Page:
Table 3
Table 3
Multilevel models of West Nile virus disease syndrome using case-level demographics and jurisdiction-level policies, practices, and capacities by year, United States, 2003–2005*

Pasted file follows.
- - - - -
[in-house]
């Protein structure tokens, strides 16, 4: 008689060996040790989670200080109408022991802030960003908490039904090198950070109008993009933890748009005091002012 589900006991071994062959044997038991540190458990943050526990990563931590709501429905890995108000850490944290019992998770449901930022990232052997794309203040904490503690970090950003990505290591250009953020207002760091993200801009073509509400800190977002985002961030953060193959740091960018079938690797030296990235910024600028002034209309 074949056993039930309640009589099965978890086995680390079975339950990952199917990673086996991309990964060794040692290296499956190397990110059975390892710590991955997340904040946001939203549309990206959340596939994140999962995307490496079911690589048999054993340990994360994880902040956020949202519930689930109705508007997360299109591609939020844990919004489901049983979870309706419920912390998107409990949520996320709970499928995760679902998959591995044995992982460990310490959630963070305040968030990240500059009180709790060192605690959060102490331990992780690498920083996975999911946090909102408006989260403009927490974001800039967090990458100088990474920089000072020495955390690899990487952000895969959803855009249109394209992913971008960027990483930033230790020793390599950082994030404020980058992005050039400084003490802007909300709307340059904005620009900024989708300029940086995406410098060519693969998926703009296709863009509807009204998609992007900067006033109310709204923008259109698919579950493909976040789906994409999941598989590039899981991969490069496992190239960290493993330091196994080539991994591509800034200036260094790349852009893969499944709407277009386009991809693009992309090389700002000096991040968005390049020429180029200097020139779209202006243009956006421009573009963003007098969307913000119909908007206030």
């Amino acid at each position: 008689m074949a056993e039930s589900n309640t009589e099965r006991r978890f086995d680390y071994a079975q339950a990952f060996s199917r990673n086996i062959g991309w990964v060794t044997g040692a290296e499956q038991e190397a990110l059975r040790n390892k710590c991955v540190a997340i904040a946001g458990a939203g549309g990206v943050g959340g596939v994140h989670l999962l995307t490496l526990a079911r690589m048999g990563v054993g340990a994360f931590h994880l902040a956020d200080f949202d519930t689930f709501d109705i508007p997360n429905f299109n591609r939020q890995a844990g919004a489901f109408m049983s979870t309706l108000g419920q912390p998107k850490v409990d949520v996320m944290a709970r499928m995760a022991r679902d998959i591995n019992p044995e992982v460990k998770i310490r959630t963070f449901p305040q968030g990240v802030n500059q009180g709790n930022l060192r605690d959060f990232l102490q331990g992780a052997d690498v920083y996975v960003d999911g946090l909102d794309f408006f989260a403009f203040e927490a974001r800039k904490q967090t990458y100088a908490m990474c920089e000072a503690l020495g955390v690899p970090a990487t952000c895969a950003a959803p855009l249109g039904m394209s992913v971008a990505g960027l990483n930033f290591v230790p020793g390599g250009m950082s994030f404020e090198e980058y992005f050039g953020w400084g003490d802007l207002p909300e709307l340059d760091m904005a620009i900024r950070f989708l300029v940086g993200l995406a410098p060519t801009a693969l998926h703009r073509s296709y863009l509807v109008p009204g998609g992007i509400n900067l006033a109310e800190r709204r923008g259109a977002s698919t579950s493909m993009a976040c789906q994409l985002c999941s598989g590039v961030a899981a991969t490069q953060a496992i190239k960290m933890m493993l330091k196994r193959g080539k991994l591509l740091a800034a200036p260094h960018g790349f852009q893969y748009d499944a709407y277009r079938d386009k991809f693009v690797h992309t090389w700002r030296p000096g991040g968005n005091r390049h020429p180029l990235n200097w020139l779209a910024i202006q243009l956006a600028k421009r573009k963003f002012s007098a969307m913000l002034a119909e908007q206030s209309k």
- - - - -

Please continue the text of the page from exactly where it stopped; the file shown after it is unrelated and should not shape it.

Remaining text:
We used a WNV syndrome ascertainment ratio, the ratio of WNF case counts over WNND counts, to characterize the completeness of WNF ascertainment in the United States from 2003 through 2005. Policies, practices, and capacities of health departments' epidemiology and laboratory programs were linked to syndrome ascertainment ratios for their jurisdictions. These univariate analyses identified commercial testing unavailability (2003), fewer restrictions on WNV testing by the health department laboratories (2003 and 2005), four or more health department surveillance activities to enhance reporting (2004 and 2005), and receipt of most case reports from testing outside the public health laboratory system (2005) as potentially related to increased WNF ascertainment. Although chance findings are possible, the timing of these significant policies and practices are consistent with the changing laboratory and surveillance capacities of health departments' laboratory and epidemiology programs and the overall response to the emergence of WNV in the United States. For example, commercial enzyme immunoassay availability would be expected to be most significantly related to WNF ascertainment in 2003 when a market for the tests was initially being established. Other year-specific inconsistencies, especially the lack of measurable significance for the effects of fewer restrictions on WNV testing by the health department laboratories in 2004 and surveillance activities to enhance reporting in 2003, are likely explained by the small numbers of jurisdictions in the analyses. Although survey response rates were not optimal, response rates did not differ when stratified by population size, cerebrospinal fluid testing rates for WNV, WNND incidence, or the syndrome ascertainment ratio itself.